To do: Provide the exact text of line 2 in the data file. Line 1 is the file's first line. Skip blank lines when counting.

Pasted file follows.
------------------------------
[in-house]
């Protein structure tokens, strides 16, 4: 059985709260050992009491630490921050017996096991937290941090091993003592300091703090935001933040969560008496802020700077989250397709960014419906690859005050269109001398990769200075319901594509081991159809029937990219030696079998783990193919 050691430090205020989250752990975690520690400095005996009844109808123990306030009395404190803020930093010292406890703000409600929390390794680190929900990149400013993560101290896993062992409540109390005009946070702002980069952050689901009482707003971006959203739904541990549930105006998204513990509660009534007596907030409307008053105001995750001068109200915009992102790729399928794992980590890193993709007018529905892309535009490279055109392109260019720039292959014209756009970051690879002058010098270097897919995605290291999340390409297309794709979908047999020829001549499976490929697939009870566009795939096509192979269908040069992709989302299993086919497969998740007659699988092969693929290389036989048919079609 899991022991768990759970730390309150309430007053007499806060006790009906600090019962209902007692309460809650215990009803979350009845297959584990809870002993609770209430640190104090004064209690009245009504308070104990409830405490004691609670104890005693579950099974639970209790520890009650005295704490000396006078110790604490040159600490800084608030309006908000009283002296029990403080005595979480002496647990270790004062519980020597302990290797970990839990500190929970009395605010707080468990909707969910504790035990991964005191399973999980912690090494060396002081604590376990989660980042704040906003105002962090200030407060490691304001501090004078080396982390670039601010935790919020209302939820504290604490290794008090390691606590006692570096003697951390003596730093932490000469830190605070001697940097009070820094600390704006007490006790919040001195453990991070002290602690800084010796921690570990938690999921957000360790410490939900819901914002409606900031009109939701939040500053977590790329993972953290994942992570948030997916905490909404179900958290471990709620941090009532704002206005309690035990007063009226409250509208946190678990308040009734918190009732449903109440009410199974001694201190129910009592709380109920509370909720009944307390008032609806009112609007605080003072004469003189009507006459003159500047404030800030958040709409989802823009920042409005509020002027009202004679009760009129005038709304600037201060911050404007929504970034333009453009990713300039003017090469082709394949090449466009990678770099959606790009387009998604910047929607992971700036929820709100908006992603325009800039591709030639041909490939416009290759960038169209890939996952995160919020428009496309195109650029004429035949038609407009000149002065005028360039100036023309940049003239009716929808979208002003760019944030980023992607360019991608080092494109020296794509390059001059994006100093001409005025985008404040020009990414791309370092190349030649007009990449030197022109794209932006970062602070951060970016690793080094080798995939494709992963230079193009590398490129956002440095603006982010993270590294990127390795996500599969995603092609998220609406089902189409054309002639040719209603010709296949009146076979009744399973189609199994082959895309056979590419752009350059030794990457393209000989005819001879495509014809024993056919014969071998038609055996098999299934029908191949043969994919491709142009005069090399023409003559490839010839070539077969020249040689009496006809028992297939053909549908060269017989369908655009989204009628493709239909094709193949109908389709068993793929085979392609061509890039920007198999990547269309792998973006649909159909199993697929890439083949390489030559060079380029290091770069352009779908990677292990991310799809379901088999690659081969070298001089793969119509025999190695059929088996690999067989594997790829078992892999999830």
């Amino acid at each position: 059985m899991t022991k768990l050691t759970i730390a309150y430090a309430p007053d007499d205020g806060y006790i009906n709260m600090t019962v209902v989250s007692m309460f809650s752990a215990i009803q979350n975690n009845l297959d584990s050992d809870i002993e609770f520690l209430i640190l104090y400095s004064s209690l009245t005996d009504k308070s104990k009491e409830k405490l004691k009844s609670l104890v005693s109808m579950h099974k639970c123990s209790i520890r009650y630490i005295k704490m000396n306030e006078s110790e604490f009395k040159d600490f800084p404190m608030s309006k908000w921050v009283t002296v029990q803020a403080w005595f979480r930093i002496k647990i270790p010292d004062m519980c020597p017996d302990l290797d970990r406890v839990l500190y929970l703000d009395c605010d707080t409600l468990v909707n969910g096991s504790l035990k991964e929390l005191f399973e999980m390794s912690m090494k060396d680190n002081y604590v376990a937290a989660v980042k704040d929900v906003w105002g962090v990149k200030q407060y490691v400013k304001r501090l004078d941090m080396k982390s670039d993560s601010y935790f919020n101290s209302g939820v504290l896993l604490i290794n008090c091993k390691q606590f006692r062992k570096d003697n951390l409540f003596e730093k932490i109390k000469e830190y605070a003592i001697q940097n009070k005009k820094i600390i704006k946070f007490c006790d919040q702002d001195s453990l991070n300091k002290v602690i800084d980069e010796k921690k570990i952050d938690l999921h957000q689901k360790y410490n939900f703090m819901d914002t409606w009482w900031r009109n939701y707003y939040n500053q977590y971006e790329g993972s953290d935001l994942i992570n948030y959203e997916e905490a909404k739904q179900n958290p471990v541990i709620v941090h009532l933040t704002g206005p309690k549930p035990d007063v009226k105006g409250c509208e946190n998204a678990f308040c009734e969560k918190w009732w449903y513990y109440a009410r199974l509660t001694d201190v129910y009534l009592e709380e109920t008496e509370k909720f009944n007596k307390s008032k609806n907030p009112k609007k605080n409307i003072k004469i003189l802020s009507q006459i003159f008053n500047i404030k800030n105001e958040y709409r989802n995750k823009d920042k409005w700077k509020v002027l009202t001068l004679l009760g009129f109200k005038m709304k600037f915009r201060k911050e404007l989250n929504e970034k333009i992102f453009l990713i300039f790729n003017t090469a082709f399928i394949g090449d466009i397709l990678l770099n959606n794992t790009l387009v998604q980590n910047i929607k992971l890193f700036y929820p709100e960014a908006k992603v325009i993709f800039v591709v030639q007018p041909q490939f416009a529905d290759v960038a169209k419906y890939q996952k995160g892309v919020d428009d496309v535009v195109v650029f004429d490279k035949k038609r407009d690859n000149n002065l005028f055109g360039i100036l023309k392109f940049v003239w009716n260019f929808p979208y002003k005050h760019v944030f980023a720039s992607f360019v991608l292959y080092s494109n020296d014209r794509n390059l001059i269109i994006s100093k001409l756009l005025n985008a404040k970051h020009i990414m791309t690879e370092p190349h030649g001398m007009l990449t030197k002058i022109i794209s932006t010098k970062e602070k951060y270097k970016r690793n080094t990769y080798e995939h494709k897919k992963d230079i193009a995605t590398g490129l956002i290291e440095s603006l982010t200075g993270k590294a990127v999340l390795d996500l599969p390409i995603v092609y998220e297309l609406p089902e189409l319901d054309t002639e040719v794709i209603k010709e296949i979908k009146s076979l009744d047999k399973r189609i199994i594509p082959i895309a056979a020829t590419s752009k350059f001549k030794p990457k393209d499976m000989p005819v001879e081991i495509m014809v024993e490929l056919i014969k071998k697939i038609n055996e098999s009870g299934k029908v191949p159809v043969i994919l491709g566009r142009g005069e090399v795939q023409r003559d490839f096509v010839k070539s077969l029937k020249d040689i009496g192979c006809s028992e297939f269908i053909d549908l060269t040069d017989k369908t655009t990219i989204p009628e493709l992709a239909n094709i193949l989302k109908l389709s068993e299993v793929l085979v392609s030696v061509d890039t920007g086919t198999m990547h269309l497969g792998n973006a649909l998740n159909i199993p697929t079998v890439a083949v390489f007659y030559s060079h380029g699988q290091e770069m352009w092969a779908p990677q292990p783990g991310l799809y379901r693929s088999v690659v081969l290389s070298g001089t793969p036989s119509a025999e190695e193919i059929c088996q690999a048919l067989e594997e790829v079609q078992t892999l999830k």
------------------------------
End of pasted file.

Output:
């Protein structure tokens, strides 16, 4: 059985709260050992009491630490921050017996096991937290941090091993003592300091703090935001933040969560008496802020700077989250397709960014419906690859005050269109001398990769200075319901594509081991159809029937990219030696079998783990193919 050691430090205020989250752990975690520690400095005996009844109808123990306030009395404190803020930093010292406890703000409600929390390794680190929900990149400013993560101290896993062992409540109390005009946070702002980069952050689901009482707003971006959203739904541990549930105006998204513990509660009534007596907030409307008053105001995750001068109200915009992102790729399928794992980590890193993709007018529905892309535009490279055109392109260019720039292959014209756009970051690879002058010098270097897919995605290291999340390409297309794709979908047999020829001549499976490929697939009870566009795939096509192979269908040069992709989302299993086919497969998740007659699988092969693929290389036989048919079609 899991022991768990759970730390309150309430007053007499806060006790009906600090019962209902007692309460809650215990009803979350009845297959584990809870002993609770209430640190104090004064209690009245009504308070104990409830405490004691609670104890005693579950099974639970209790520890009650005295704490000396006078110790604490040159600490800084608030309006908000009283002296029990403080005595979480002496647990270790004062519980020597302990290797970990839990500190929970009395605010707080468990909707969910504790035990991964005191399973999980912690090494060396002081604590376990989660980042704040906003105002962090200030407060490691304001501090004078080396982390670039601010935790919020209302939820504290604490290794008090390691606590006692570096003697951390003596730093932490000469830190605070001697940097009070820094600390704006007490006790919040001195453990991070002290602690800084010796921690570990938690999921957000360790410490939900819901914002409606900031009109939701939040500053977590790329993972953290994942992570948030997916905490909404179900958290471990709620941090009532704002206005309690035990007063009226409250509208946190678990308040009734918190009732449903109440009410199974001694201190129910009592709380109920509370909720009944307390008032609806009112609007605080003072004469003189009507006459003159500047404030800030958040709409989802823009920042409005509020002027009202004679009760009129005038709304600037201060911050404007929504970034333009453009990713300039003017090469082709394949090449466009990678770099959606790009387009998604910047929607992971700036929820709100908006992603325009800039591709030639041909490939416009290759960038169209890939996952995160919020428009496309195109650029004429035949038609407009000149002065005028360039100036023309940049003239009716929808979208002003760019944030980023992607360019991608080092494109020296794509390059001059994006100093001409005025985008404040020009990414791309370092190349030649007009990449030197022109794209932006970062602070951060970016690793080094080798995939494709992963230079193009590398490129956002440095603006982010993270590294990127390795996500599969995603092609998220609406089902189409054309002639040719209603010709296949009146076979009744399973189609199994082959895309056979590419752009350059030794990457393209000989005819001879495509014809024993056919014969071998038609055996098999299934029908191949043969994919491709142009005069090399023409003559490839010839070539077969020249040689009496006809028992297939053909549908060269017989369908655009989204009628493709239909094709193949109908389709068993793929085979392609061509890039920007198999990547269309792998973006649909159909199993697929890439083949390489030559060079380029290091770069352009779908990677292990991310799809379901088999690659081969070298001089793969119509025999190695059929088996690999067989594997790829078992892999999830």